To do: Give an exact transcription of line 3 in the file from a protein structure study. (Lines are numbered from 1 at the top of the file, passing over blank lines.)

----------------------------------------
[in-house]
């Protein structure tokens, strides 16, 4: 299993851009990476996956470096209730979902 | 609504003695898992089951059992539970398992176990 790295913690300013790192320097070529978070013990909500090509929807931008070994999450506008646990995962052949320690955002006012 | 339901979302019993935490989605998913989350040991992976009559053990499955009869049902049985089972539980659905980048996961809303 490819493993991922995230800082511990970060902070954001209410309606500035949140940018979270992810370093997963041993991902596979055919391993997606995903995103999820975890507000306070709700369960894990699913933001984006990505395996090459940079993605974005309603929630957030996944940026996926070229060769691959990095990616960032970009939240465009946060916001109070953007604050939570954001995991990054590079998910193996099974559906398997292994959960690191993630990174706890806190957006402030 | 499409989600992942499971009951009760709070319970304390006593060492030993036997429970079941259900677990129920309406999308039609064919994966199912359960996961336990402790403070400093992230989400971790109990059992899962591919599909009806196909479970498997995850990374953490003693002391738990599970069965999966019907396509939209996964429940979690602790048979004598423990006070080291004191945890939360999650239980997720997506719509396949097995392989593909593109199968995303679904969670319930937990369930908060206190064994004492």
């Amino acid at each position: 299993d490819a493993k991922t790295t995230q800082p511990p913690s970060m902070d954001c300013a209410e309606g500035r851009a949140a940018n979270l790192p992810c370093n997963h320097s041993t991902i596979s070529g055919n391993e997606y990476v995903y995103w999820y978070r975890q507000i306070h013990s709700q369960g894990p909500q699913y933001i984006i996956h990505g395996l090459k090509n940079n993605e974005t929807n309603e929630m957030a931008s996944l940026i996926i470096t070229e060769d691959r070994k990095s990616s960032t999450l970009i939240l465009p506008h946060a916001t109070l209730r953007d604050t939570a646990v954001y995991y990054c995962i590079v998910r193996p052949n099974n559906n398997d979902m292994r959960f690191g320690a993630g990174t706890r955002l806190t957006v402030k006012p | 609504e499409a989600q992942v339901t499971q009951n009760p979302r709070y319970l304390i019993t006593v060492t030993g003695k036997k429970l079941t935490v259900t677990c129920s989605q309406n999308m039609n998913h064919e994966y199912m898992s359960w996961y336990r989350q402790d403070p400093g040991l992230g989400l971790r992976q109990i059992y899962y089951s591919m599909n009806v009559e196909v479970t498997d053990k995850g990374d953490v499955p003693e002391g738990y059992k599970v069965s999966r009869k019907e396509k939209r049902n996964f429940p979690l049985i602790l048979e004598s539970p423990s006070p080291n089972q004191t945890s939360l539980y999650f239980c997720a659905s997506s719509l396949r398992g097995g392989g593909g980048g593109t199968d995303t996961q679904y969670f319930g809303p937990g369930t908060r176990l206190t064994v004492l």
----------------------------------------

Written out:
């Amino acid at each position: 299993d490819a493993k991922t790295t995230q800082p511990p913690s970060m902070d954001c300013a209410e309606g500035r851009a949140a940018n979270l790192p992810c370093n997963h320097s041993t991902i596979s070529g055919n391993e997606y990476v995903y995103w999820y978070r975890q507000i306070h013990s709700q369960g894990p909500q699913y933001i984006i996956h990505g395996l090459k090509n940079n993605e974005t929807n309603e929630m957030a931008s996944l940026i996926i470096t070229e060769d691959r070994k990095s990616s960032t999450l970009i939240l465009p506008h946060a916001t109070l209730r953007d604050t939570a646990v954001y995991y990054c995962i590079v998910r193996p052949n099974n559906n398997d979902m292994r959960f690191g320690a993630g990174t706890r955002l806190t957006v402030k006012p | 609504e499409a989600q992942v339901t499971q009951n009760p979302r709070y319970l304390i019993t006593v060492t030993g003695k036997k429970l079941t935490v259900t677990c129920s989605q309406n999308m039609n998913h064919e994966y199912m898992s359960w996961y336990r989350q402790d403070p400093g040991l992230g989400l971790r992976q109990i059992y899962y089951s591919m599909n009806v009559e196909v479970t498997d053990k995850g990374d953490v499955p003693e002391g738990y059992k599970v069965s999966r009869k019907e396509k939209r049902n996964f429940p979690l049985i602790l048979e004598s539970p423990s006070p080291n089972q004191t945890s939360l539980y999650f239980c997720a659905s997506s719509l396949r398992g097995g392989g593909g980048g593109t199968d995303t996961q679904y969670f319930g809303p937990g369930t908060r176990l206190t064994v004492l």